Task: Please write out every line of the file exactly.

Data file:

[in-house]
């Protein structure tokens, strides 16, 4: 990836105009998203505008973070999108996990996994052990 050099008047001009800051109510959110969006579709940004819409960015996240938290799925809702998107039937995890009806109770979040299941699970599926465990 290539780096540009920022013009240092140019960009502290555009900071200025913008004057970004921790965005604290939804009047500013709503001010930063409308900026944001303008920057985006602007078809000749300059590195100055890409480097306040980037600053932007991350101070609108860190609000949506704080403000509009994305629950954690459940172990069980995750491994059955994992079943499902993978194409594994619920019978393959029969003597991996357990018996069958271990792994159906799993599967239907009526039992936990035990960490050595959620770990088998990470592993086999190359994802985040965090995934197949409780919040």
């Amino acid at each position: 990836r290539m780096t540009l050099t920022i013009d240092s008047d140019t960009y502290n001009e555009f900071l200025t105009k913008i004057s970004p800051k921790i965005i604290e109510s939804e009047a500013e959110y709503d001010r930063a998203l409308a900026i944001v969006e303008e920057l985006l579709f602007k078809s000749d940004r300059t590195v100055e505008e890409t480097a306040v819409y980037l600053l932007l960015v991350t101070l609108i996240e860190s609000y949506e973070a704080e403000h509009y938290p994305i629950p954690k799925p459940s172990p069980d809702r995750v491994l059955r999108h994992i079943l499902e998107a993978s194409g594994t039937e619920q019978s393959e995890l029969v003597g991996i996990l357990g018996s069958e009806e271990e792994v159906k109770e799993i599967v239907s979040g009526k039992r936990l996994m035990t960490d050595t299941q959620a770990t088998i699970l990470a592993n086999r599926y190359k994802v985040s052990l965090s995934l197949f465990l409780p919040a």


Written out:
[in-house]
């Protein structure tokens, strides 16, 4: 990836105009998203505008973070999108996990996994052990 050099008047001009800051109510959110969006579709940004819409960015996240938290799925809702998107039937995890009806109770979040299941699970599926465990 290539780096540009920022013009240092140019960009502290555009900071200025913008004057970004921790965005604290939804009047500013709503001010930063409308900026944001303008920057985006602007078809000749300059590195100055890409480097306040980037600053932007991350101070609108860190609000949506704080403000509009994305629950954690459940172990069980995750491994059955994992079943499902993978194409594994619920019978393959029969003597991996357990018996069958271990792994159906799993599967239907009526039992936990035990960490050595959620770990088998990470592993086999190359994802985040965090995934197949409780919040």
């Amino acid at each position: 990836r290539m780096t540009l050099t920022i013009d240092s008047d140019t960009y502290n001009e555009f900071l200025t105009k913008i004057s970004p800051k921790i965005i604290e109510s939804e009047a500013e959110y709503d001010r930063a998203l409308a900026i944001v969006e303008e920057l985006l579709f602007k078809s000749d940004r300059t590195v100055e505008e890409t480097a306040v819409y980037l600053l932007l960015v991350t101070l609108i996240e860190s609000y949506e973070a704080e403000h509009y938290p994305i629950p954690k799925p459940s172990p069980d809702r995750v491994l059955r999108h994992i079943l499902e998107a993978s194409g594994t039937e619920q019978s393959e995890l029969v003597g991996i996990l357990g018996s069958e009806e271990e792994v159906k109770e799993i599967v239907s979040g009526k039992r936990l996994m035990t960490d050595t299941q959620a770990t088998i699970l990470a592993n086999r599926y190359k994802v985040s052990l965090s995934l197949f465990l409780p919040a």